Somewhere in Paris, Francois Hollande is waking up. He's putting on his trousers. Under his breath, he's muttering to himself, incredulously: “I'm the fucking president of fucking France. I'm the fucking president of fucking France…” in-between trips to the mirror to check whether anything has actually changed in his physical appearance. Those sensible glasses. That slightly jowly chin: he always had a good face for a bronze bust. For a man who was the Socialists' number two choice to lead, and likely his own number three, the past 12 months must seem like a video game. A man who was not even a has-been, a never-was, a never-will-be, has been transformed, simply by being the exact opposite of his opponent, into the fucking president of fucking France. A year ago, had he put money on himself, he could've got 20/1 from a decent bookie. Meanwhile, somewhere in London, one hour later, Boris Johnson is waking up. He's taking off his sleeping trousers and putting on the trousers he reserves for the period between awakening and his bath. “I'm fucking Boris Johnson,” he's saying. “I'm fucking me. Excuse me, Mr Alarm Clock – don't you know who I am? I'm fucking Boris Johnson. Isn't that right, Mrs Duvet? It's a wonderful thing to be me. But you'll never know, Mrs Duvet, will you? Because you only ever leave this bedroom when it's time for a tango with Signor Washer-Dryer. Blub blub blub. Wurble. Wurble wurble. Now, where are my bath trousers?” And in Athens, a bunch of Golden Dawn fascists are waking up beneath their Space Nazi duvet covers. They wake up before everyone else, even though they are a couple of hours ahead, because fascists are renowned as early-risers and are reluctant to lose that reputation. They're watching the TV, looking at the squabbling bolus of fucktards presently trying to figure out who is going to run Greece, and squeezing their truncheons a little tighter. Three elections. A whole world of fresh misery for David Cameron. When your consolation prize after a local election rout, the potential unravelling of the Euro fiscal pact and the end of austerity as the dominant mode of economic fashion is that the man best positioned to replace you has been triumphantly re-elected, it's not been a week to break out the Bollinger. Francois Hollande is a socialist, as he cannily pointed out in his victory speech. And even though raging capitalist Nicolas Sarkozy was already leading a country where 56 percent of the national GDP is spent by the government, Hollande has sworn to end that sort of knuckle-scrape austerity and let the national trousers out again. The Greeks – assuming they don't descend into full-blown chaos – are now likely going to try to do likewise, whatever the political cost. Meanwhile, even the freshly-elected right-wingers in Spain are calling for more spending, less public accounts whup-ass. And therein lies the government's problem. While they weren't watching, austerity became last season's fashion. More and more economists are rallying behind more and more spending, yet even with the economy flatter than a child's brassiere, Cameron has nailed his personal credibility to the S&M of austerity so firmly he can't get out without ripping his credibility to shreds. However much he might like to. Sadly for Dave, it's near impossible to change your mind in politics. In real life, you'd trust the guy who ditched the thing that didn't work even if he'd said it would. He's the one who's flexible, realistic, scientific. In politics, however, that never works. He's U-turning, flip-flopping, dithering. For our exclusive benefit, leaders are only allowed to have one firmly-held, unwavering opinion on each subject – one which they make an ironclad vow to uphold at the start of their careers. This is why politicians exhibit such fixed gazes: this sort of strict programming is trying to interface with a fluctuating reality, and their eyes glaze over like PC egg-timers of the soul, irises turning into spinning beach balls of death as they struggle to triangulate a response. No, you do your one thing. And then you have to keep doing that one thing, unblinkingly, like a mechanical turk, endlessly soundbyting on and on about it, until it eventually fails, and the electorate thwack you with the guillotine. For Cameron, the only way out now will be massive subterfuge. If he is to pull off the sort of intergalactic volte face he needs, it will mean using the Olympics as the ultimate "good day to bury bad news" – a 9/11 x 14. Everyone will come back from a fortnight with their heads in the patriotic clouds, a full two weeks of bum-licking Princess Eugenie and harping on about the coxless fours, and Cameron will have completely re-done the nation top to tail. He will have sacked his failing cabinet, embarked on full-steam anti-austerity, and turned the NHS into a minicab firm in Hounslow. It will be like that time you went to band camp and your mother took it upon herself to tear down the racing car wallpaper in your room and redecorate it in fruity pastels. Exactly like that. And you will have to live in that pastel-shade room. And your Slipknot poster will look ridiculous.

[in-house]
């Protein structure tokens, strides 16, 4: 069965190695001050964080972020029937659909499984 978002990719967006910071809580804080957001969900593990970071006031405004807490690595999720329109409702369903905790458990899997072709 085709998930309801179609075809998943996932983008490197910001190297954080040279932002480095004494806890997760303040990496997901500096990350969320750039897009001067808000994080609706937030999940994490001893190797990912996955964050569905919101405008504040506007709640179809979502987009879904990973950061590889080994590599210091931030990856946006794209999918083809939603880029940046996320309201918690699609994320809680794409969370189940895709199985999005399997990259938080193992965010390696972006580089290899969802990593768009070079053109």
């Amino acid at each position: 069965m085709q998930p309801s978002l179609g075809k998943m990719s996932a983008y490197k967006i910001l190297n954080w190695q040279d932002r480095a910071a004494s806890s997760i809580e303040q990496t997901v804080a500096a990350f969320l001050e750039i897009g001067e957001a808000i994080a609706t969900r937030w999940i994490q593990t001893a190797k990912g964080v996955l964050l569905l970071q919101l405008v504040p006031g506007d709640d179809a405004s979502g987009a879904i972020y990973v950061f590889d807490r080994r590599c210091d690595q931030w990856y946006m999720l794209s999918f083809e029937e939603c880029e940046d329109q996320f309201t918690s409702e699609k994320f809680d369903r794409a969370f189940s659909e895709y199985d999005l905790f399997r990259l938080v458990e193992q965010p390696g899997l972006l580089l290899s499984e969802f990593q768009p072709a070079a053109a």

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Ilustration by Sam Taylor